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June 7, 2020

How long does a personal injury claim take to go to court?

Personal injury cases are usually taken to court within 12 months if the case is not settled before it gets to court. When people hear that their personal injury case is “going to court” it can often be a scary thought.  But in actual fact only around 5% of personal injury cases end up in court. Most are settled out of court. If you were told that your case is going to court, it can often simply mean that your case is in progress.

Complex personal injury and accidents claims that end up in court are often claims for over £25,000 and cannot be resolved by both parties out of court. For example claiming compensation for a slip, trip or fall is likely to be less complex than making a claim for a birth injury, where there are more complex factors at play.

Why might a personal injury case go to court?

Going to court is usually the last resort for most personal injury cases. It can take up to 12 months for you to receive a court date particularly if the claim is less than £25,000

There are a few reasons why a personal injury case might actually go to court. These include;

compensation not being agreed between you and the other party (defendant)

the other party being unresponsive

insurers responding and needing the courts to intervene

If no agreement is reached as to who is to blame for an accident or personal injury, then it may be necessary to settle your case in court in front of a judge. Please note this will need to be done within 3 years of you first being aware of Injuries as a result of an accident.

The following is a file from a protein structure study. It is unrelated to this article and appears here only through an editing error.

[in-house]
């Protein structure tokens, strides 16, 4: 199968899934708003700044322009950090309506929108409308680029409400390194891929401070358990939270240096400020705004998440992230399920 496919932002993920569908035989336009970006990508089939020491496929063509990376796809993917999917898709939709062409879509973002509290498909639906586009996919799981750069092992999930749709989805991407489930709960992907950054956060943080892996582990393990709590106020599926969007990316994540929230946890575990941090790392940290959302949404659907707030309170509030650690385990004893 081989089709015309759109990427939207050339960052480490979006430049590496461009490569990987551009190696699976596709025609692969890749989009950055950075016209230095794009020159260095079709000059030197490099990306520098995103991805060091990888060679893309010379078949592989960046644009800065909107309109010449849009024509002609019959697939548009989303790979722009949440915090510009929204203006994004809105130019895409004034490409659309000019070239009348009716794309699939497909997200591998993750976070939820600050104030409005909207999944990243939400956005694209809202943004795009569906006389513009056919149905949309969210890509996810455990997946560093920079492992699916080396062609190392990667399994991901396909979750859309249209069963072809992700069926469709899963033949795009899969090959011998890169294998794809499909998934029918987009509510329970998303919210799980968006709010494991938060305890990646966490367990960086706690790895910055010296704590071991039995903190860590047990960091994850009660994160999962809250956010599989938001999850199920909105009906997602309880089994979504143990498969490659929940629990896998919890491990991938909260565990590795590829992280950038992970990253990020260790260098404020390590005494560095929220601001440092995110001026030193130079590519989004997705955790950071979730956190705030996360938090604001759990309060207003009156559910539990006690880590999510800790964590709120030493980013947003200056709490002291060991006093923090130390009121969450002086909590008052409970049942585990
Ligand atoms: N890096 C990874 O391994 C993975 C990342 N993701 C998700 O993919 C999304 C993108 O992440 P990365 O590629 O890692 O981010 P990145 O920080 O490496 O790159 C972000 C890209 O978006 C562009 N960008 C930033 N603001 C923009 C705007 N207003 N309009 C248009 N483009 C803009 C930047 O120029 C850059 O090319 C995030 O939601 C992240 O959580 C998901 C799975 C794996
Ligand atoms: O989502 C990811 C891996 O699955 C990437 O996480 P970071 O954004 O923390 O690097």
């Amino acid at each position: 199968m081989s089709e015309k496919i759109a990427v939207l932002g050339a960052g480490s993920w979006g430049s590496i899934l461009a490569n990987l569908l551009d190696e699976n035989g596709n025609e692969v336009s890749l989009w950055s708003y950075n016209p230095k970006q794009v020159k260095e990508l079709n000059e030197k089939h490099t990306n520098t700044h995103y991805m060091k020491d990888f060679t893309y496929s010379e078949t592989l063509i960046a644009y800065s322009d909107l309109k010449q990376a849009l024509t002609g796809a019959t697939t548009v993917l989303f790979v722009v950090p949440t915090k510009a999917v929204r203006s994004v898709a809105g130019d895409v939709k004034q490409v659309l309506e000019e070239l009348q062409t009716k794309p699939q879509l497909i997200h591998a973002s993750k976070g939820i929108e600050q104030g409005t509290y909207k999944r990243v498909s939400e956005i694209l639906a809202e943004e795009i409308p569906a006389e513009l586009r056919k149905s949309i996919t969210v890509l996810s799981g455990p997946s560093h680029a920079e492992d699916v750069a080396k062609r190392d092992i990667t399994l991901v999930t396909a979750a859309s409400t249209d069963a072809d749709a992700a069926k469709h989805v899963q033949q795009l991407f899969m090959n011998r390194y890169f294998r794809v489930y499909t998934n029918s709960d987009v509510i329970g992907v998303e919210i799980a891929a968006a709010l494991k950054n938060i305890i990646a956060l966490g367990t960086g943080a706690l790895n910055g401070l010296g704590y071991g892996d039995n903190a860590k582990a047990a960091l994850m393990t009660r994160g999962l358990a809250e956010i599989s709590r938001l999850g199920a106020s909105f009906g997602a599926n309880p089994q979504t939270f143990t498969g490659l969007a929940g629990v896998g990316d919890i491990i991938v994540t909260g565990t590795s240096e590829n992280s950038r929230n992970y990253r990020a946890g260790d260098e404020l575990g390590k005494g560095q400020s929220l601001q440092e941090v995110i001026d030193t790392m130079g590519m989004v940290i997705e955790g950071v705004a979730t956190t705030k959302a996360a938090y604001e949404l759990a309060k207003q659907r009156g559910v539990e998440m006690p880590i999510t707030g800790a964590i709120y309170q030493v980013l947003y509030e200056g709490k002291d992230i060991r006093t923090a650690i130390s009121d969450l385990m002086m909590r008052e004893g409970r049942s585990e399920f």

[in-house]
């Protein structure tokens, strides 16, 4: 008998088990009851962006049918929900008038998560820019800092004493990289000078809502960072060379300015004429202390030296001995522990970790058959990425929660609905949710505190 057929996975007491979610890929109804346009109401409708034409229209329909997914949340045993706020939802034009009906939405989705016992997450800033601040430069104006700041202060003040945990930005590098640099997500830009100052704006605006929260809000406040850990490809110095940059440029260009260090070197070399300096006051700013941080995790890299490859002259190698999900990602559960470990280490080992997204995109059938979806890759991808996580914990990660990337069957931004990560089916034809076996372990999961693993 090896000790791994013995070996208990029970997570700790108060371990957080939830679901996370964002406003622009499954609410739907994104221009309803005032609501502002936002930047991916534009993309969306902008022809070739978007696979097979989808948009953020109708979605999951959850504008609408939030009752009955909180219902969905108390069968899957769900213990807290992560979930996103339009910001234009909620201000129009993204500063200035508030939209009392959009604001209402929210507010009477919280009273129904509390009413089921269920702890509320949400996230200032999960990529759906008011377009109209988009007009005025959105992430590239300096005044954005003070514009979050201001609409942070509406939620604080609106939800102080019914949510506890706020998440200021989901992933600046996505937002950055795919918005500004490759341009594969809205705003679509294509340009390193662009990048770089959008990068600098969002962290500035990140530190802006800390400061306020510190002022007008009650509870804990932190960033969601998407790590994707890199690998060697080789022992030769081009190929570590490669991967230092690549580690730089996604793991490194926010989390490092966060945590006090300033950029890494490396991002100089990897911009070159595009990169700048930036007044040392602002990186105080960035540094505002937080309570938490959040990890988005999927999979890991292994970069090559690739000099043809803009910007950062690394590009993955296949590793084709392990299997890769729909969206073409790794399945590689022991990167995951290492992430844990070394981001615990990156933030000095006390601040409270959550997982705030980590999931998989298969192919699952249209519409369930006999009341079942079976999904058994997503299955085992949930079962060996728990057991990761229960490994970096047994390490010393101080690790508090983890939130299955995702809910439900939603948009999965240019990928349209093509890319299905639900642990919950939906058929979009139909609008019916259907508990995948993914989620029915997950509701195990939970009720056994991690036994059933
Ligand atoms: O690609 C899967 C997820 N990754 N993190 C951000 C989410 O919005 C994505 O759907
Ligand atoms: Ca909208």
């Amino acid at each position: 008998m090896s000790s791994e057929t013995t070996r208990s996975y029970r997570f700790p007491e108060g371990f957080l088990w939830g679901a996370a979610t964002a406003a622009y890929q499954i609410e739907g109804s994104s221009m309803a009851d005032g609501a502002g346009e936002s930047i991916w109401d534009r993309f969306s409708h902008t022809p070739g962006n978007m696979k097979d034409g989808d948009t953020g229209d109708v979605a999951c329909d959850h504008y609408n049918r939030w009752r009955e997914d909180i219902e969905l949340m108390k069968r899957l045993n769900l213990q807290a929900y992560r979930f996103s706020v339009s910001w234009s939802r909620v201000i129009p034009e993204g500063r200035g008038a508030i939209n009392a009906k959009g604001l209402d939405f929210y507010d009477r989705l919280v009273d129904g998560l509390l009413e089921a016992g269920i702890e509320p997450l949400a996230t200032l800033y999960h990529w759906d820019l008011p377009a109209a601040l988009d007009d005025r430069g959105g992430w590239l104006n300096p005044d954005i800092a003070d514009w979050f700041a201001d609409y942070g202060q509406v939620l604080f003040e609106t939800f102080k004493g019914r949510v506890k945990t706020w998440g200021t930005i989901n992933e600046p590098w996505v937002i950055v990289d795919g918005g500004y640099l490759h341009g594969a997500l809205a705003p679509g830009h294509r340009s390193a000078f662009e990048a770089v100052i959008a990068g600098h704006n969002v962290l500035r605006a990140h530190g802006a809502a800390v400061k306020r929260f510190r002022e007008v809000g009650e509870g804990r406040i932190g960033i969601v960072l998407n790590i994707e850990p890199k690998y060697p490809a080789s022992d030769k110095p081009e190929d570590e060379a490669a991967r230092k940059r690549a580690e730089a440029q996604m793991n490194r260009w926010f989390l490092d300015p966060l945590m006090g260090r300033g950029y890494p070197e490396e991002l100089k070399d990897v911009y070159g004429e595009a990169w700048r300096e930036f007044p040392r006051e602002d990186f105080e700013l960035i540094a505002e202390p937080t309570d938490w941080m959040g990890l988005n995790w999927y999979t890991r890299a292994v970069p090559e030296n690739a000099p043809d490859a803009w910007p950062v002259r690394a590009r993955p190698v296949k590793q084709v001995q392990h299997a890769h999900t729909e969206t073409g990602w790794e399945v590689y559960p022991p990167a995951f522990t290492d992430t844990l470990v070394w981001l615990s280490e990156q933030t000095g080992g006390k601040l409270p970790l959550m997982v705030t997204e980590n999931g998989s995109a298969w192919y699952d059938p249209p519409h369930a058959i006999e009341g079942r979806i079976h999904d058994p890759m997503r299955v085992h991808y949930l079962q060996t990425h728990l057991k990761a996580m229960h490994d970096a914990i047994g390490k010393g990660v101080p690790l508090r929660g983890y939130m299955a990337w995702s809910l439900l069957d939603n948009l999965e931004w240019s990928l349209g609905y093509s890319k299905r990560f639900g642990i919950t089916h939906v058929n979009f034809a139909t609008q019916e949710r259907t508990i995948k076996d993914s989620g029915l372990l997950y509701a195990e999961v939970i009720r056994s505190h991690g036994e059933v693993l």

The defendant may also deny any liability for an accident or injury in which case it may also be necessary to start court proceedings. 

Other types of injury cases that may end up in court include;

serious work injuries 

medical negligence 

injuries to the head, back, and spine 

Injuries of children 

fatal accident claims.

You may also be able to claim interim payments from the courts to help you pay for any urgent treatment that you may need as a result of your injury. This may also apply if you need to cover other expenses such as urgent adjustments to your home.

Why don't most personal injury cases go to court?

Most personal injury cases are settled out of court and will only go to court if the settlement could not be agreed in the early stages of a claim. Your solicitor will work hard to negotiate with the other party to ensure that the case does not end up in court.

In most cases the defendant (the person that you are making a claim against) will also not want the case to go to court as this could prove costly for them. Many cases are not complex and can be resolved without need to go to court

Most accident and injury solicitors are also keen to learn all of the detail about the case before taking it on, particularly if they operate on a no win no fee basis. This means that they’ll take your case on if you stand a good chance of winning.

A good personal injury solicitor will:

double check that you were definitely injured as a result of another party's negligence

Confirm that this can be proved

Even in instances where a court date is set, it may still be possible to settle the case before the trial starts. 

What to do if your personal injury case goes to court

The court will provide details of when they need all the information and documentation to support your claim. A trial date will be set and your case will be heard by the court.This will generally be a court with the judge only and not a jury the judge will make a decision about who was at fault and award any compensation accordingly.

Do you need to physically be in court?

You would not need to go to court in the event of a personal injury case ending up in court. If the claim is under £25,000 there will usually be no need for you to attend courts and your solicitor will either represent you or they will engage a barrister to do so.  If the claim is over £25,000 it is likely to be more complex and at that point there may be requirements for you to attend court and be present yourself. 

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